What: Shares of aerospace product manufacturer Aerojet Rocketdyne Holdings, Inc. dropped 10.7% in December despite some important advances for the business.
So what: One of the biggest developments for the company's long-term success was the completion of 3D-printed parts for the Orion Spacecraft early in December. That was followed early this month with a $6 million contract from the U.S. Air Force to define standards to be used for qualifying 3D-printed parts for liquid-fueled rocket engines.
The U.S. is trying to move away from Russian-built rockets, and it's also trying to reduce development time. 3D parts can play a role in that, and that's why it's such an important development for Aerojet Rocketdyne.
Also in December, the company was selected by NASA to continue development of the 1-Newton GR-1 thruster and ran a successful missile intercept test.
Now what: Despite the positive announcements, the stock dropped in December and sits at a 52-week low as of this writing. An unexpected loss of $0.62 per share last quarter has made investors lose confidence in the company, and it will take more than product development progress to gain confidence back.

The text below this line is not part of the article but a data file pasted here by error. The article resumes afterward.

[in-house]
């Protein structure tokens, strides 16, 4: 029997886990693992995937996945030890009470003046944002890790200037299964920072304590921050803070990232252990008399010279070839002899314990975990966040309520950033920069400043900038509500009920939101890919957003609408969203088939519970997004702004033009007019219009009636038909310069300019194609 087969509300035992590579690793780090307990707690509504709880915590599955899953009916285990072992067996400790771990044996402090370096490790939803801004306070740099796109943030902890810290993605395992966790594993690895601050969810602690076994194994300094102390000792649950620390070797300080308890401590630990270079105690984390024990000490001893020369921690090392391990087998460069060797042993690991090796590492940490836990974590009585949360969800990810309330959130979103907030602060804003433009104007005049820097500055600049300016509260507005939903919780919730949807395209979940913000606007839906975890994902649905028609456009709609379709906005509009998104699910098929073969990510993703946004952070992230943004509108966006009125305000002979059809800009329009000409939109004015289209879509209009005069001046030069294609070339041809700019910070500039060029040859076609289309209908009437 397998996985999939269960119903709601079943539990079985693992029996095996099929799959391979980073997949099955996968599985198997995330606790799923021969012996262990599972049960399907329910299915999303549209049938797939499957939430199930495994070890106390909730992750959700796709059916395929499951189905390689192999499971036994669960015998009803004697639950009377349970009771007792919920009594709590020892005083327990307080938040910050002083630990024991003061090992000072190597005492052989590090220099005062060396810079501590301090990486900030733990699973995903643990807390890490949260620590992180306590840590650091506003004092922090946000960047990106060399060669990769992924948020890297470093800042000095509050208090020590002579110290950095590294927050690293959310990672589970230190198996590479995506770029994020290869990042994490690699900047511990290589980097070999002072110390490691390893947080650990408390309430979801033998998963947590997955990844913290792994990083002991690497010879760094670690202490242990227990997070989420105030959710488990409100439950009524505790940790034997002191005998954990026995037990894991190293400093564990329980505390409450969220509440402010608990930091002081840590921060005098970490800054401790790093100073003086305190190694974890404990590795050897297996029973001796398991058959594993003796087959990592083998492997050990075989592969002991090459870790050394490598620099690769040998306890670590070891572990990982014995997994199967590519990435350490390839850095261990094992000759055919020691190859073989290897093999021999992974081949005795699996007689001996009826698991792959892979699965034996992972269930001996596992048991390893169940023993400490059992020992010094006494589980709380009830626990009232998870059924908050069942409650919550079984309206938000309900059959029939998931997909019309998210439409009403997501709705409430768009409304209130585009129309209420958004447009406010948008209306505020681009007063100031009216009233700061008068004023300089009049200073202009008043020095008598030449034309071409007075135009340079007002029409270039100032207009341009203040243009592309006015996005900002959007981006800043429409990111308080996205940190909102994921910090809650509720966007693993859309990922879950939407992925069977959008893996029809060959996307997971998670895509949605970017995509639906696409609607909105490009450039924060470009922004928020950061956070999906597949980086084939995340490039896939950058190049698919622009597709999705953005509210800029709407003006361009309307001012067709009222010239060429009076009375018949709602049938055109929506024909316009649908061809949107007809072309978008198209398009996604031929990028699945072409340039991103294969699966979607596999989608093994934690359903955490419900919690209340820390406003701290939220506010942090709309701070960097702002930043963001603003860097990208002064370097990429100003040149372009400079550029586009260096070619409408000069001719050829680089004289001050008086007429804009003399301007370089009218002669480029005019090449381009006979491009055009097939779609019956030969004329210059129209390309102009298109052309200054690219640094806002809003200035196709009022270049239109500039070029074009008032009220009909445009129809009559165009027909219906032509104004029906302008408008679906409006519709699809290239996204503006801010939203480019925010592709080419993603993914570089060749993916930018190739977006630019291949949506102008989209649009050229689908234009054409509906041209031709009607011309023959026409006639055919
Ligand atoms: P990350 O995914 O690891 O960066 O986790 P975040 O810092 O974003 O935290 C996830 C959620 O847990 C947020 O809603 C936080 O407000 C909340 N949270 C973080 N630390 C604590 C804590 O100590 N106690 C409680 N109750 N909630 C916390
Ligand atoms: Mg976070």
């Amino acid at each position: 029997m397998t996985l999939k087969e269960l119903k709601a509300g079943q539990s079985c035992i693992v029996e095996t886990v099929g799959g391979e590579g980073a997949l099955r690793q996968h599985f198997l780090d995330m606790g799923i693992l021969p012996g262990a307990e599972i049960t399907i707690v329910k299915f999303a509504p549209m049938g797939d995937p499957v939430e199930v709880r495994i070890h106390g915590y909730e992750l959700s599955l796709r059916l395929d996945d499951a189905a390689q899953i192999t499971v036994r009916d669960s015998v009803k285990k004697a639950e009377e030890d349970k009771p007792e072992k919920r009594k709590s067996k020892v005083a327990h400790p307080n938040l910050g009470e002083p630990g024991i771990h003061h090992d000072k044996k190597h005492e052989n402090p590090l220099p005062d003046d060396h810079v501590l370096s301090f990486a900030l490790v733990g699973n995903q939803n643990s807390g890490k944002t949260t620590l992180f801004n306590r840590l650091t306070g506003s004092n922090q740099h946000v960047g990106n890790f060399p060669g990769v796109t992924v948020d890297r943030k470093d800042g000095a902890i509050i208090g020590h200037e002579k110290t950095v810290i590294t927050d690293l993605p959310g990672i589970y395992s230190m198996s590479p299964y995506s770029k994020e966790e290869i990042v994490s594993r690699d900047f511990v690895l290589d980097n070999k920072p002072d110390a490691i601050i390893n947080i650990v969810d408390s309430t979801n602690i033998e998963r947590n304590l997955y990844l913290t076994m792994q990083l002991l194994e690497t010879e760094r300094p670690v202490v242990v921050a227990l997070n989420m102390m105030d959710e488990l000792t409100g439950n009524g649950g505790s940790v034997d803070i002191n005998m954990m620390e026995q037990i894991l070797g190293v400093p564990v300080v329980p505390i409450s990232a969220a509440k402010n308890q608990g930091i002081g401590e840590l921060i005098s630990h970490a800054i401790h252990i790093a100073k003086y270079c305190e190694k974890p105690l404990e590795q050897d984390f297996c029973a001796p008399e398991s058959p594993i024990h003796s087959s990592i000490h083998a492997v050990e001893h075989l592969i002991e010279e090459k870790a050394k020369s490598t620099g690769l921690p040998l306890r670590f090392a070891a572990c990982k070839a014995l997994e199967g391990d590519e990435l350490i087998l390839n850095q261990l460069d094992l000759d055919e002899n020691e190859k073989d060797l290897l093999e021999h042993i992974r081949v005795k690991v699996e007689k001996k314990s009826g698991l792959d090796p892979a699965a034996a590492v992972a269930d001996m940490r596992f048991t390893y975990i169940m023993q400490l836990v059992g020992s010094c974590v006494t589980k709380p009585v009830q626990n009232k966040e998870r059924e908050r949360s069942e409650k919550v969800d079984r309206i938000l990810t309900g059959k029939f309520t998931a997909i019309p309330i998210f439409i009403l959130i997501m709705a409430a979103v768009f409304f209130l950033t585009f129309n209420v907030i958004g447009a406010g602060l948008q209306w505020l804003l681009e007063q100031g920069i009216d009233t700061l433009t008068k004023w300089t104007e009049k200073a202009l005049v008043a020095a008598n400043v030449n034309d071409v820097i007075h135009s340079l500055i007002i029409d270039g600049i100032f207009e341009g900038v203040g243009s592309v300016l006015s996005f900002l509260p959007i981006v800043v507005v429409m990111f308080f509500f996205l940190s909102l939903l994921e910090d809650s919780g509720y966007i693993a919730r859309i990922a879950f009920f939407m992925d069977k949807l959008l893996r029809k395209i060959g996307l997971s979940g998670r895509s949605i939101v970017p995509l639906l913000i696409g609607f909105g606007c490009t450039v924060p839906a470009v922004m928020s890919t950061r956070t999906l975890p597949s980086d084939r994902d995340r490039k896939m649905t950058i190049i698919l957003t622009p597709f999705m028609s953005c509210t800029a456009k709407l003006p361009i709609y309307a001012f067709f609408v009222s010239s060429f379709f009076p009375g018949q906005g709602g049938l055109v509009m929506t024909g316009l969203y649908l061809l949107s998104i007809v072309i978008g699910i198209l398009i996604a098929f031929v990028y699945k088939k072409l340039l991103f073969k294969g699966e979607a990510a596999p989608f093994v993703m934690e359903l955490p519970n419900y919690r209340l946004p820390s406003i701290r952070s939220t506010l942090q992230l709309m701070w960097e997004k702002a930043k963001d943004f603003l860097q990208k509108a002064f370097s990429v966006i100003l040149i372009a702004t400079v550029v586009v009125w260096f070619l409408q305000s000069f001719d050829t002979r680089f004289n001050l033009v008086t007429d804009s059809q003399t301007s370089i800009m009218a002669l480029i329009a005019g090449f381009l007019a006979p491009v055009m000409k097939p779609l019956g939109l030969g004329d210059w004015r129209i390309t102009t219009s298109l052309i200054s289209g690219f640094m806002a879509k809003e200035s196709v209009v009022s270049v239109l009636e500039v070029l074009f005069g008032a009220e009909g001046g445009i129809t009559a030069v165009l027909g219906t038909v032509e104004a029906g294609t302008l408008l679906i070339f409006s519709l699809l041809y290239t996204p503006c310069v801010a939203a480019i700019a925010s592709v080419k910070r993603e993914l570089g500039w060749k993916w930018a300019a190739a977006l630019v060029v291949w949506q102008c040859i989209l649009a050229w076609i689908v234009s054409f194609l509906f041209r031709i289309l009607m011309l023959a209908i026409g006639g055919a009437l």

In 2016, watch for further development progress for new products and how they flow to the bottom line. Analysts are expecting $0.91 per share in earnings, and if management can deliver earnings at that level and continue to grow the company, this could be a stock ready for a rebound. Aerospace products have a lot of potential in the coming decades, but Aeroject Rocketdyne's low margins are a concern for investors hoping for high profit potential. That's what will keep me out of the stock until I see a bottom-line improvement.
The article Why Aerojet Rocketdyne Holdings, Inc. Shares Crashed 11% in December originally appeared on Fool.com.
Travis Hoium has no position in any stocks mentioned. The Motley Fool has no position in any of the stocks mentioned. Try any of our Foolish newsletter services free for 30 days. We Fools may not all hold the same opinions, but we all believe that considering a diverse range of insights makes us better investors. The Motley Fool has a disclosure policy.
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